Restorative Circles help curb chronic tardies


Helen Le, Editor-in-Chief

Getting through the school day may be a struggle for some students, and that struggle often begins with failing to attend first period on time. Unfortunately, there has not been a tardy policy that has effectively addressed students who have an especially difficult time arriving to school before the tardy bell rings.

One of the matters discussed during the Office for Civil Rights’ (OCR) visitation included the issue of the high numbers of tardies. Last quarter saw a total of 3,474 tardies in the first quarter, with 2,247 originating from first period. In the first quarter of this year, that number jumped to 4,720 total tardies, with 2,853 of them originating from first period.

A reason for the increase in tardies is obvious: Bear Creek’s student population has increased by about 6 percent. Accordingly, there has only been a small increase in the percentage of students with high tardy counts in the first quarter of this year compared to the last. About 48 percent of students had at least one tardy in the first quarter last year, as compared to about 56 percent this year. A little under 0.04 percent of students had over 10 tardies last year, compared to about 0.06 percent now.

The growth of the student population still does not account for students who are repeatedly tardy, however. Additionally, Bear Creek’s tardy policy is not perfect; for example, students who arrive a minute late to their class must walk all the way to the office for a pass, then back to their classroom, wasting even more time.

“One of the unfortunate aspects of our tardy policy is that it encourages the exact thing we don’t want, which is students being out of class,” Principal Hillary Harrell said.

Students who are repeatedly tardy are also often late due to reasons beyond their control.

“Most of the people that are chronically late, that are late more than once, repetitively — they have their own problems going on,” senior Khennathan Chorn said.

Conflict mediation teacher Lisa Deeter holds Restorative Circles for students who are chronically truant as an attempt to combat this issue. Students sit down with each other to discuss their tardies and to think of ideas to reduce tardies.

“The purpose… is kind of humanizing what the problem is,” Deeter said. “It’s nearly impossible to get here on time for some students, so [the purpose is] getting the full story and the full picture as to why they’re tardy and then kind of brainstorming and [to give] them an incentive as well to get to class on time.”

If students can remain tardy-free for a period of time, usually approximately a week, then their detentions and in-school suspensions are wiped clean for the one time so that students aren’t burdened by reasons out of their control.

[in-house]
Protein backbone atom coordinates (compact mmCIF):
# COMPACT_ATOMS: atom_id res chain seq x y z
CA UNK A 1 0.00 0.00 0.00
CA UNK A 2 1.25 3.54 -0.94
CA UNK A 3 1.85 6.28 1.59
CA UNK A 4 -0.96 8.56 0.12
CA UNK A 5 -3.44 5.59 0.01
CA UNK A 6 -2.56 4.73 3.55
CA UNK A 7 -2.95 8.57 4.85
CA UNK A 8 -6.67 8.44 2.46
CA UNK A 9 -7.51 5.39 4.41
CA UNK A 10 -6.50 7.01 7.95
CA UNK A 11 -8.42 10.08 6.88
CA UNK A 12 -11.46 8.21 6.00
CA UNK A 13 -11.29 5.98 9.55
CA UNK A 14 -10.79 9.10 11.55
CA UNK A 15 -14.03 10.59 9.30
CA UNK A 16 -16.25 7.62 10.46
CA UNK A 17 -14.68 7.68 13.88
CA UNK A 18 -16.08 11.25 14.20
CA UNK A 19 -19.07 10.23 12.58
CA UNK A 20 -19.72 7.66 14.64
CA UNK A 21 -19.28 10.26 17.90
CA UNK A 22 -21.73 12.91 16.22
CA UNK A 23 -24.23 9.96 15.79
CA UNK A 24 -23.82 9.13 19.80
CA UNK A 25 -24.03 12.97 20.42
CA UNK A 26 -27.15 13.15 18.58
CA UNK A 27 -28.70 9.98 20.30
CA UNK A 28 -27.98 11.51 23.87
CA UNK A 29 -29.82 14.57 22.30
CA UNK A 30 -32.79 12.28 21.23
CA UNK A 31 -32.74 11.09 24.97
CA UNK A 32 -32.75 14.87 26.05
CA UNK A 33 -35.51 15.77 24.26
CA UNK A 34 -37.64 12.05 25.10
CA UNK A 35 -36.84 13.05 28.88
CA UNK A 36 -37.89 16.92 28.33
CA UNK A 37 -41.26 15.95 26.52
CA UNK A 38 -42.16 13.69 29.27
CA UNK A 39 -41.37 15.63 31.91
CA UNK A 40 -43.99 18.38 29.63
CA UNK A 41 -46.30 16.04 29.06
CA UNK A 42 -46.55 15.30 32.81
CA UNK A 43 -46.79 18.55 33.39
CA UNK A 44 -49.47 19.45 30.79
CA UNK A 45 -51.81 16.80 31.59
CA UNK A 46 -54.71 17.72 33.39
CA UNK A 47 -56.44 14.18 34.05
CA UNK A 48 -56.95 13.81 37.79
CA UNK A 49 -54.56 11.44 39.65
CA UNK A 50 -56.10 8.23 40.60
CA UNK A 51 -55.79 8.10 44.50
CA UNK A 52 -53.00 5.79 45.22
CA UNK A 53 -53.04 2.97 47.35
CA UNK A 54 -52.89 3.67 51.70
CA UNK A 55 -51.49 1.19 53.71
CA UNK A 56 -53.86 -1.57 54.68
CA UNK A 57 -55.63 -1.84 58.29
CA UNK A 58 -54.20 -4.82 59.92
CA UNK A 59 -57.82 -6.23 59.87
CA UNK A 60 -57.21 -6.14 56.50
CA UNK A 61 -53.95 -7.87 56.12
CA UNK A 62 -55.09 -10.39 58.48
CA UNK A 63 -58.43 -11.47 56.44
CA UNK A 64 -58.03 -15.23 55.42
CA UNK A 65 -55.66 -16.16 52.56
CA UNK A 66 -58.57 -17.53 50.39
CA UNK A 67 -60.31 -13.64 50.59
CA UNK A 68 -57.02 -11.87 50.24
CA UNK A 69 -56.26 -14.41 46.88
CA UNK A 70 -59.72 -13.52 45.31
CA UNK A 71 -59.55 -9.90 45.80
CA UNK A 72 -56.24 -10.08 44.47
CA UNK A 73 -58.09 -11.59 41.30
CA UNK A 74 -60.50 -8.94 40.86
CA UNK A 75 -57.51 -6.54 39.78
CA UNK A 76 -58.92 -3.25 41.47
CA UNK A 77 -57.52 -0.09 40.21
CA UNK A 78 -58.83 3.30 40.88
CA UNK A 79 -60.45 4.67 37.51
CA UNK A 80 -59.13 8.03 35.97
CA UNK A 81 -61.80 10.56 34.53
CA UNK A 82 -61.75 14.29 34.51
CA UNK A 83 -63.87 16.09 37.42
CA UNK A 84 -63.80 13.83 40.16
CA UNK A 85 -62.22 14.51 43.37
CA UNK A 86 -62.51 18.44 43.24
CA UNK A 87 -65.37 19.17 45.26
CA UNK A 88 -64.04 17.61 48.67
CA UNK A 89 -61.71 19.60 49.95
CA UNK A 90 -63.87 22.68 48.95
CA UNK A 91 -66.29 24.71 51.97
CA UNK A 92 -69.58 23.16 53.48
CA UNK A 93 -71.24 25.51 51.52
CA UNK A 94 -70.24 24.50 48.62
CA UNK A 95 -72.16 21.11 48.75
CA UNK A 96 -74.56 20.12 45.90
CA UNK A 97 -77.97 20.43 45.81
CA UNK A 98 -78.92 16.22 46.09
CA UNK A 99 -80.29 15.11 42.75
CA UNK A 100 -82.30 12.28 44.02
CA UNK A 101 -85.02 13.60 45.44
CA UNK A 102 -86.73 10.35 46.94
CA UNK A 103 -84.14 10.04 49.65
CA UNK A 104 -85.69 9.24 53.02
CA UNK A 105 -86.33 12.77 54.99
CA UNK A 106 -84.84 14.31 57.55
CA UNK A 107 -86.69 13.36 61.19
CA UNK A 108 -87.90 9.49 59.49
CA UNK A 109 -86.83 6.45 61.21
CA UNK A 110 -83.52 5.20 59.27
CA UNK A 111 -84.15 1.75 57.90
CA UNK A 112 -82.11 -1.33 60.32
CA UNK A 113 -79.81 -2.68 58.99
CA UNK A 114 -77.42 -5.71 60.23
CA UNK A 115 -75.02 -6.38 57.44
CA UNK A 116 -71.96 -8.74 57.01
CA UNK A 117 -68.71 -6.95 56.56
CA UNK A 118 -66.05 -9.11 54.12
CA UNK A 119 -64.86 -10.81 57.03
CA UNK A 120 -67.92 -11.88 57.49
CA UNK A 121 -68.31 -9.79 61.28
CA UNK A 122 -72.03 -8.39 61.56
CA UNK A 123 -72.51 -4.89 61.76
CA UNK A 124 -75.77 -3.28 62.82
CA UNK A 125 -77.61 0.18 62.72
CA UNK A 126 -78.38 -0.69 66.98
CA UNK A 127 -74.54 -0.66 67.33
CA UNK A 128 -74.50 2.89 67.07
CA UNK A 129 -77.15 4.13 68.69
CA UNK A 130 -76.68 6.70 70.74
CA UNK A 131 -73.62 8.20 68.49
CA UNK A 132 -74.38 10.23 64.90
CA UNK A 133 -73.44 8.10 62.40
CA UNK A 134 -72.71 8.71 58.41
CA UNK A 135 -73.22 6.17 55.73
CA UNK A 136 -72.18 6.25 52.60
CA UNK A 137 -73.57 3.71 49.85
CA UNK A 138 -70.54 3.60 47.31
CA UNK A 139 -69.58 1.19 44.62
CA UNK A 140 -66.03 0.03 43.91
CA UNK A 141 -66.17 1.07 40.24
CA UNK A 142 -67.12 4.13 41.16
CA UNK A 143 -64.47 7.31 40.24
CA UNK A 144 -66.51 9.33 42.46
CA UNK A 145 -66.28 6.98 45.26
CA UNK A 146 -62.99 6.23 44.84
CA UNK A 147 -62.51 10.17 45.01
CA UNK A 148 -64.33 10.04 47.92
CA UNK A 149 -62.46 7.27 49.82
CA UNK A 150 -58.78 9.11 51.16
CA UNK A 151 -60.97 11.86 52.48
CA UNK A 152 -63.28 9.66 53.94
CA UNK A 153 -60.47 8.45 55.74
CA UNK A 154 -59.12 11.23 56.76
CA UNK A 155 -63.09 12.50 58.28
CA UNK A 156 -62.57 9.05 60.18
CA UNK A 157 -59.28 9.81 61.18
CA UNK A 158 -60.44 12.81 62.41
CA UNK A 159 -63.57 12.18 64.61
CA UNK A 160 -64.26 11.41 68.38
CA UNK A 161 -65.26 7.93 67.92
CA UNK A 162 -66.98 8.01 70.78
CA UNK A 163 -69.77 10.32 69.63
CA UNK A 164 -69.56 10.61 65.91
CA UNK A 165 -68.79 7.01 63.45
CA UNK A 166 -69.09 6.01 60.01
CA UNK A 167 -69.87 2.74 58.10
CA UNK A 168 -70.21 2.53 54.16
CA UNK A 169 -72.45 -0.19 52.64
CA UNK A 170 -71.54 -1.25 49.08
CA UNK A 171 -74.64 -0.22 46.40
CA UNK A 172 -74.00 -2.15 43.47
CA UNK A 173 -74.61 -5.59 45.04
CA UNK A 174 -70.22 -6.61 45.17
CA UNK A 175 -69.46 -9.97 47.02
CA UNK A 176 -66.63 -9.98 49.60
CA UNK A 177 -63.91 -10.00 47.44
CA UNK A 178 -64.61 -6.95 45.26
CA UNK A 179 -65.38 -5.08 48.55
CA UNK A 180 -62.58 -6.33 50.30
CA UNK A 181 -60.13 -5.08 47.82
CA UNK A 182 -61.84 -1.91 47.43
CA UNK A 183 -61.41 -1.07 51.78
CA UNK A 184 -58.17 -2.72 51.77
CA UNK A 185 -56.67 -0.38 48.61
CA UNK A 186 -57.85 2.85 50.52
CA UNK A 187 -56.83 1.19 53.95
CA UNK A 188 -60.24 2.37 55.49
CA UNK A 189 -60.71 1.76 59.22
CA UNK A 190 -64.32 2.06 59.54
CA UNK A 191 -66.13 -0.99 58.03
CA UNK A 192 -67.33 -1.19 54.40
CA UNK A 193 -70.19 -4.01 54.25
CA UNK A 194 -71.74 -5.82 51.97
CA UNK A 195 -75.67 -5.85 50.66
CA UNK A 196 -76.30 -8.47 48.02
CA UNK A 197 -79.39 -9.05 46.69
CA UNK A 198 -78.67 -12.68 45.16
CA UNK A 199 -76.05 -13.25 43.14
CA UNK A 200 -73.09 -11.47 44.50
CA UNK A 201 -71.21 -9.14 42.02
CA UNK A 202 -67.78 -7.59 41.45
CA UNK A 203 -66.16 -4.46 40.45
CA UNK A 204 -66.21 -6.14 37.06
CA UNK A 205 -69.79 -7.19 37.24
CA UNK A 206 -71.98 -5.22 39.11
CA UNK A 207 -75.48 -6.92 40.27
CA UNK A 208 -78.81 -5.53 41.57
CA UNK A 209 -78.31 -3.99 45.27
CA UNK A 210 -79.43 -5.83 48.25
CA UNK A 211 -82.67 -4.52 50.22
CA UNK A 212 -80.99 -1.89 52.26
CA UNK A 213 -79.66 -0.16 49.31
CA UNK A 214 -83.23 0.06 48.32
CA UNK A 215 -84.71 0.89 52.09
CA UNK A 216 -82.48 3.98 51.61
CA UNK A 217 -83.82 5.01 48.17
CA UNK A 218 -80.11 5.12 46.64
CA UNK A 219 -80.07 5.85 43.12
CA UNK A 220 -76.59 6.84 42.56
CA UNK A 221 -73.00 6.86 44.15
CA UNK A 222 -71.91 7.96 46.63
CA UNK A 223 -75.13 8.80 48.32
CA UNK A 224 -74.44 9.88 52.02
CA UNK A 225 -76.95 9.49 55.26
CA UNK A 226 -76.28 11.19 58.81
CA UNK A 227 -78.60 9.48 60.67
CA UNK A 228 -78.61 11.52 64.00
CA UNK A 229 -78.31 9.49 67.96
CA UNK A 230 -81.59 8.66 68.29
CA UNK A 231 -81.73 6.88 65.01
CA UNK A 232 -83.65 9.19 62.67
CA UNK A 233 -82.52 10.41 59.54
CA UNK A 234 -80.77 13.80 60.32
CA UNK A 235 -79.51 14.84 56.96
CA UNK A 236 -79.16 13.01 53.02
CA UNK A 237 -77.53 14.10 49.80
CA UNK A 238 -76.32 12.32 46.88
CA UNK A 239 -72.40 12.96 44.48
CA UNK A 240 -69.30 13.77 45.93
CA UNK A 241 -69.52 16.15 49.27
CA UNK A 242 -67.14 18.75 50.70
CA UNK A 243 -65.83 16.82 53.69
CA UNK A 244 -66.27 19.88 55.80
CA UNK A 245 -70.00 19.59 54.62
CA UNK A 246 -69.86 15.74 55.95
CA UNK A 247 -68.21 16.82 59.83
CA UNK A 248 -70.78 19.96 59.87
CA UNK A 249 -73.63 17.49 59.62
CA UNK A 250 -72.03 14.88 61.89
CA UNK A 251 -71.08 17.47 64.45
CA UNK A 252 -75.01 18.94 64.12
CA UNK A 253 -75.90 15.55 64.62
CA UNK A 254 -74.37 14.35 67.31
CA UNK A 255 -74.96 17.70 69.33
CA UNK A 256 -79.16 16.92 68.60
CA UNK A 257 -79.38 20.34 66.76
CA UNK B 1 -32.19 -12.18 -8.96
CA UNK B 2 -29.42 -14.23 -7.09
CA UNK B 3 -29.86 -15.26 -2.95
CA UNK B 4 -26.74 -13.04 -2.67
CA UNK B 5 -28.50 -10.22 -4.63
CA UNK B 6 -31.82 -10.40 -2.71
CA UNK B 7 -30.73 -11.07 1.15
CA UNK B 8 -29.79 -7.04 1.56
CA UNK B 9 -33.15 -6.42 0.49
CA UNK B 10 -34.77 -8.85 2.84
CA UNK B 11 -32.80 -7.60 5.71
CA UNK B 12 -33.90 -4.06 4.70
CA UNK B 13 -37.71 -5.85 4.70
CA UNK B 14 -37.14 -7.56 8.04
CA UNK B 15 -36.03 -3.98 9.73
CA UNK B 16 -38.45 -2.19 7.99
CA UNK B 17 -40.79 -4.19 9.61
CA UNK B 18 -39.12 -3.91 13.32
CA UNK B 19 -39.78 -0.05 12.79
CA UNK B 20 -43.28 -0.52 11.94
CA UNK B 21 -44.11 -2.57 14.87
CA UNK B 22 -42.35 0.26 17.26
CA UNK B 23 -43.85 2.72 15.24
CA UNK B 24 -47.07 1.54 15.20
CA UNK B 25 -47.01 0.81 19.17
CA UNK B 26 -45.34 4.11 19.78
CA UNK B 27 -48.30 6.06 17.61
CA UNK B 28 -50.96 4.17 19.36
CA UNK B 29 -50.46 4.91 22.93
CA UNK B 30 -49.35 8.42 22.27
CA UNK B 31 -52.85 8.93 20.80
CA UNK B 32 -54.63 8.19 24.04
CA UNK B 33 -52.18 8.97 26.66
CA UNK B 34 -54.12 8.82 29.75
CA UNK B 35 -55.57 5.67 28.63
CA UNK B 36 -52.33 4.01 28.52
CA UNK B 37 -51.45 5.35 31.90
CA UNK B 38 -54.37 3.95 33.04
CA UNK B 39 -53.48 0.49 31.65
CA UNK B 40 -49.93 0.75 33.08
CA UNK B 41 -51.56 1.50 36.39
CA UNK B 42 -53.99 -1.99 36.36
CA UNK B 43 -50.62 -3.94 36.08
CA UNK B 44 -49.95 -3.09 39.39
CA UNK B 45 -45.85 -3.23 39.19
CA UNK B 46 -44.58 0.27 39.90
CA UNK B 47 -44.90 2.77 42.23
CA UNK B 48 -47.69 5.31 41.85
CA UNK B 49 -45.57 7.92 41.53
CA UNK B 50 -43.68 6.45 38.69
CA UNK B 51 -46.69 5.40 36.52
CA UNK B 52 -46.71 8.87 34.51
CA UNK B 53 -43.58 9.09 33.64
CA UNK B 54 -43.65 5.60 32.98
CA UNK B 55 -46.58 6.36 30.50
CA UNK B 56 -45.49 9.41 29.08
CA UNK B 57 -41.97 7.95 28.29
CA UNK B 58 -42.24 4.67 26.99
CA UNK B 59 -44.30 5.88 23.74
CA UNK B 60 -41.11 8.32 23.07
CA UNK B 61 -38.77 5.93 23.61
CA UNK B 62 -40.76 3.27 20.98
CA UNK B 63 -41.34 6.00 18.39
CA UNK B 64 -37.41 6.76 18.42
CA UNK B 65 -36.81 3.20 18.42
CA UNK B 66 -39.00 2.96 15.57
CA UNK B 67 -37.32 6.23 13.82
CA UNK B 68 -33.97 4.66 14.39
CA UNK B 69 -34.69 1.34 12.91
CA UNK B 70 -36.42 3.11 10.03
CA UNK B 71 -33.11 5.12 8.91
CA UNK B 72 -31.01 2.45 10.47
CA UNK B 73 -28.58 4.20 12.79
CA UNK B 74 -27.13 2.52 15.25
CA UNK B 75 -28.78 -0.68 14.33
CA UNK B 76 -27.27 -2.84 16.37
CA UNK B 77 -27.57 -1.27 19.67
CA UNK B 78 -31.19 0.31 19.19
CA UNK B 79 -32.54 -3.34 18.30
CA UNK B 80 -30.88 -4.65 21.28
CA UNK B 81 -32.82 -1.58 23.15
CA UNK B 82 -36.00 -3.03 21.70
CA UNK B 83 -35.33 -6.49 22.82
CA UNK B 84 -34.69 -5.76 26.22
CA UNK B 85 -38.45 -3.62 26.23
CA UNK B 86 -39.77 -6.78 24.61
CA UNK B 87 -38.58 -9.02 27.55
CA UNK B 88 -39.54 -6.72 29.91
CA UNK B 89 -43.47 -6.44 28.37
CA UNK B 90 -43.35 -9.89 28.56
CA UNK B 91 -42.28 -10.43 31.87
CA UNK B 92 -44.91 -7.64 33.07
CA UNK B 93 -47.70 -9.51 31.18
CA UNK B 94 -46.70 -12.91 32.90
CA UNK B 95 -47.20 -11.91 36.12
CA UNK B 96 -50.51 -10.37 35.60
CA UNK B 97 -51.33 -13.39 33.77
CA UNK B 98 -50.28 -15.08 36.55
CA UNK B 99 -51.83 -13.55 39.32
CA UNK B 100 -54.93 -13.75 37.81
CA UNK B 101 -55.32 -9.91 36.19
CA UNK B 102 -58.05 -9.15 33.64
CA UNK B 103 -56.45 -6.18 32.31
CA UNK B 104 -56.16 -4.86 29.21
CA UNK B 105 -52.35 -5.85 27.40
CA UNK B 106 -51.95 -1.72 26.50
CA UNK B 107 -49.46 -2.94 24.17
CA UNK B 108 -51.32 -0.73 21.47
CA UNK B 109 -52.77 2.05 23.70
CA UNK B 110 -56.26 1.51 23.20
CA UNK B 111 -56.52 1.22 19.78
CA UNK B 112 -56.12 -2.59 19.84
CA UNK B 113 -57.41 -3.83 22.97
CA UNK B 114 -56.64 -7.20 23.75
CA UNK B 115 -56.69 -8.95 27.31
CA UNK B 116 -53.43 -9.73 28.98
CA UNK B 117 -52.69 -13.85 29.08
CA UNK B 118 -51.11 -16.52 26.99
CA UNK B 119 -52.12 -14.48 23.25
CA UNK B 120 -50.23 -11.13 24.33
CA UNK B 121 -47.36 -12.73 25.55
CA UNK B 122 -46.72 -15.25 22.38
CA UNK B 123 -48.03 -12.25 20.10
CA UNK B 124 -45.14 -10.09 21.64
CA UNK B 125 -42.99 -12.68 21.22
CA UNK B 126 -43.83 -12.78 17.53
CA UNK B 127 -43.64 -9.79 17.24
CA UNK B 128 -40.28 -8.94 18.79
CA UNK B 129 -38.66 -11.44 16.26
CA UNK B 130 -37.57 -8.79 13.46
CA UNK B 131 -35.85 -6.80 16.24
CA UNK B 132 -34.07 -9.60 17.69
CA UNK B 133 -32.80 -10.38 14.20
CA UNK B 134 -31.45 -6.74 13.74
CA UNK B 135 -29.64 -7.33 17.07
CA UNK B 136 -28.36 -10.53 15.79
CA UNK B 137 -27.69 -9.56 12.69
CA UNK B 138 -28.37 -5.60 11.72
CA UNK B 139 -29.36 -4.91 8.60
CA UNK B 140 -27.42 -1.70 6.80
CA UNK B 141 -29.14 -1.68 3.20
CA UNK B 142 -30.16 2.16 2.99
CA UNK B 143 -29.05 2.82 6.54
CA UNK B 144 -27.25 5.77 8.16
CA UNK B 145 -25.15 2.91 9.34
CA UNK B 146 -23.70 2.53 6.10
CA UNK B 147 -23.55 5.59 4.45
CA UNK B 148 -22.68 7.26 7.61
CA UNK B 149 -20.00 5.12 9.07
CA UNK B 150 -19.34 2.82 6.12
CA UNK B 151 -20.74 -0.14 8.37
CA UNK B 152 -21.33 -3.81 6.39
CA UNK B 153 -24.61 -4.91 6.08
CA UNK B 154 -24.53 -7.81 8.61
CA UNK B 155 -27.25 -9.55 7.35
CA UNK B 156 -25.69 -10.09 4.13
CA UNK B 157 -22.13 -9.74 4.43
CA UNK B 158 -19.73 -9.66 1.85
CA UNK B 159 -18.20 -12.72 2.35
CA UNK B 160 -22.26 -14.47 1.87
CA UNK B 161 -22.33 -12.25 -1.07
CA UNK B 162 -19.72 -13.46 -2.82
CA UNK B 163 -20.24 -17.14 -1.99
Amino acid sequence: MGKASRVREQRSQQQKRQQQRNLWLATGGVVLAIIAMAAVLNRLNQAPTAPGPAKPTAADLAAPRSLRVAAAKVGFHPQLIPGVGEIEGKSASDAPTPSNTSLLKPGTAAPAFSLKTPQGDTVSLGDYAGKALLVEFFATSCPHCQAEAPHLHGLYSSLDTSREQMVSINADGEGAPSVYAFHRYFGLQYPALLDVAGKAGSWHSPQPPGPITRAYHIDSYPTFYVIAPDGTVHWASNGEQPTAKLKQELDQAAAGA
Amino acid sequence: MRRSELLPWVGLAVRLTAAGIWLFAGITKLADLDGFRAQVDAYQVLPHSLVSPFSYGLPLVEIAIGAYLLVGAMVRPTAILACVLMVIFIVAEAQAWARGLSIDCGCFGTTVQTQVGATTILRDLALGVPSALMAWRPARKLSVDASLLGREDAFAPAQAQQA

“Especially for [chronically tardy] people who have a lot of things after school like extracurricular activities, like if they’re part of clubs or if they have to make up a test or anything like that, [detention] really gets in the way,” Chorn said.

The Restorative Circles have a 43 percent success rate so far, based on the results of five circles and 51 participants.

“I consider it pretty successful,” Deeter said. “It really ultimately comes down to making connections with students about why they’re tardy, helping them come to the realization… having them see the bigger picture [that] it’s not just being tardy, it’s their grades, it’s everything kind of looped into it… and seeing the value of school, and it’s easier said than done sometimes.”

Harrell’s conversation with the OCR representatives mainly centered on why the current tardy policy is not as effective as desired, since solutions have proven difficult to find.

“We have wildly high numbers of tardies and we’re not seeing a change with what we’re currently doing, so we’re going to change it for next year, but it’s gonna take us about a year to get us to that place where we’re able to have a policy that works that I think will be effective,” Harrell said.

Bear Creek’s current tardy policy was implemented in the spring of 2014, replacing Saturday School as a punishment for missing detentions with Behavior Intervention (BI).

“As the numbers seem high now, at that time they were significantly worse then,” BI supervisor Daniel Romero said in an email to faculty about the tardy policy. “With regards to the current tardy policy, I do believe we need to change it but change so it does not have the same consequences for your second tardy as your 42[nd] tardy.”

Suggestions for a new tardy policy have prompted an email discussion about a committee to review the current policy. Not all teachers agree.

“The problem with finding a systemic solution is one size never fits all,” Integrated Math teacher Dave Goodwin said in the same email chain. “Why not try to identify those students that have the most disregard for promptness and develop an individualized plan for them.”